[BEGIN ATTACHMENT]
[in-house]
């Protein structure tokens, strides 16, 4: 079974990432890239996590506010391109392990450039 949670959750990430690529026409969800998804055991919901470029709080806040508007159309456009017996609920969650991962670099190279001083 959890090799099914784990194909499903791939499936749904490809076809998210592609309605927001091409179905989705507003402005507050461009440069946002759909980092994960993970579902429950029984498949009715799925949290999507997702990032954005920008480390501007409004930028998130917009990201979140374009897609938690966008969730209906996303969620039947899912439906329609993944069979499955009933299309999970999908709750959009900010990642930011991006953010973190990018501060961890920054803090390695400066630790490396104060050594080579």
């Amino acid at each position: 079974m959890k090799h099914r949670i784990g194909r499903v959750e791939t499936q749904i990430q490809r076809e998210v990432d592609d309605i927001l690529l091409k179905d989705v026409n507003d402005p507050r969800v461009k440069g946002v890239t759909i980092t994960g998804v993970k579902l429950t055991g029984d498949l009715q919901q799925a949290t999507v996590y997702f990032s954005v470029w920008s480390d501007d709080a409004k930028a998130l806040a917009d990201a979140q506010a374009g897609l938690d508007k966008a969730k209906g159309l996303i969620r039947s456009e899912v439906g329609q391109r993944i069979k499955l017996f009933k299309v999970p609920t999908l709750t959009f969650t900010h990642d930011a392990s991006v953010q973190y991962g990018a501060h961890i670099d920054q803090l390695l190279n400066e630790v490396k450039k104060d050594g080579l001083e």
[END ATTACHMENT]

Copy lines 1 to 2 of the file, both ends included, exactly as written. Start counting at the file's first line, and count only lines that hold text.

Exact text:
[in-house]
């Protein structure tokens, strides 16, 4: 079974990432890239996590506010391109392990450039 949670959750990430690529026409969800998804055991919901470029709080806040508007159309456009017996609920969650991962670099190279001083 959890090799099914784990194909499903791939499936749904490809076809998210592609309605927001091409179905989705507003402005507050461009440069946002759909980092994960993970579902429950029984498949009715799925949290999507997702990032954005920008480390501007409004930028998130917009990201979140374009897609938690966008969730209906996303969620039947899912439906329609993944069979499955009933299309999970999908709750959009900010990642930011991006953010973190990018501060961890920054803090390695400066630790490396104060050594080579």